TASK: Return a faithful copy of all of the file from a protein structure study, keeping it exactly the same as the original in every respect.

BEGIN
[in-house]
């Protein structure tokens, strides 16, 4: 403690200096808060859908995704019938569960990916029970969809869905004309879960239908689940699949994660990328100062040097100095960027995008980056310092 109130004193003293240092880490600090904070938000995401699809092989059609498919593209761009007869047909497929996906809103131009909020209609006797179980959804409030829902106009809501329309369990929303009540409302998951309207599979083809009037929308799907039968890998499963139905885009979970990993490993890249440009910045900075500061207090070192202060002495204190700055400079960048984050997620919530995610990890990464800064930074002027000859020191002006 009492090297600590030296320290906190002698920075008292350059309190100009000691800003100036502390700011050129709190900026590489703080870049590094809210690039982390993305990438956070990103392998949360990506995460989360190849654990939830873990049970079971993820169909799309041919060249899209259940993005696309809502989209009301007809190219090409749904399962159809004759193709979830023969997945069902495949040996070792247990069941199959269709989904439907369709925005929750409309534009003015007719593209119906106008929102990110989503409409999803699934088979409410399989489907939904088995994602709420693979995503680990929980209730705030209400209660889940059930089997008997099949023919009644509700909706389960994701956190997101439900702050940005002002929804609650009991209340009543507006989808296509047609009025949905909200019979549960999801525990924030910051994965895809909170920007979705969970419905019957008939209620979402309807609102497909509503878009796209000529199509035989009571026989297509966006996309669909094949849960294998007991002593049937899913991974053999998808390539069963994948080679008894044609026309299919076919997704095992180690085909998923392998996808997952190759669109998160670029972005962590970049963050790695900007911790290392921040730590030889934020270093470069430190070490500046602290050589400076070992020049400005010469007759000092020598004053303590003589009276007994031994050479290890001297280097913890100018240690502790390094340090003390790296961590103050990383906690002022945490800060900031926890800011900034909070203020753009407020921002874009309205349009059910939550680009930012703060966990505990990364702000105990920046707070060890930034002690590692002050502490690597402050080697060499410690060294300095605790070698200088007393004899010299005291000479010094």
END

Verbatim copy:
[in-house]
């Protein structure tokens, strides 16, 4: 403690200096808060859908995704019938569960990916029970969809869905004309879960239908689940699949994660990328100062040097100095960027995008980056310092 109130004193003293240092880490600090904070938000995401699809092989059609498919593209761009007869047909497929996906809103131009909020209609006797179980959804409030829902106009809501329309369990929303009540409302998951309207599979083809009037929308799907039968890998499963139905885009979970990993490993890249440009910045900075500061207090070192202060002495204190700055400079960048984050997620919530995610990890990464800064930074002027000859020191002006 009492090297600590030296320290906190002698920075008292350059309190100009000691800003100036502390700011050129709190900026590489703080870049590094809210690039982390993305990438956070990103392998949360990506995460989360190849654990939830873990049970079971993820169909799309041919060249899209259940993005696309809502989209009301007809190219090409749904399962159809004759193709979830023969997945069902495949040996070792247990069941199959269709989904439907369709925005929750409309534009003015007719593209119906106008929102990110989503409409999803699934088979409410399989489907939904088995994602709420693979995503680990929980209730705030209400209660889940059930089997008997099949023919009644509700909706389960994701956190997101439900702050940005002002929804609650009991209340009543507006989808296509047609009025949905909200019979549960999801525990924030910051994965895809909170920007979705969970419905019957008939209620979402309807609102497909509503878009796209000529199509035989009571026989297509966006996309669909094949849960294998007991002593049937899913991974053999998808390539069963994948080679008894044609026309299919076919997704095992180690085909998923392998996808997952190759669109998160670029972005962590970049963050790695900007911790290392921040730590030889934020270093470069430190070490500046602290050589400076070992020049400005010469007759000092020598004053303590003589009276007994031994050479290890001297280097913890100018240690502790390094340090003390790296961590103050990383906690002022945490800060900031926890800011900034909070203020753009407020921002874009309205349009059910939550680009930012703060966990505990990364702000105990920046707070060890930034002690590692002050502490690597402050080697060499410690060294300095605790070698200088007393004899010299005291000479010094």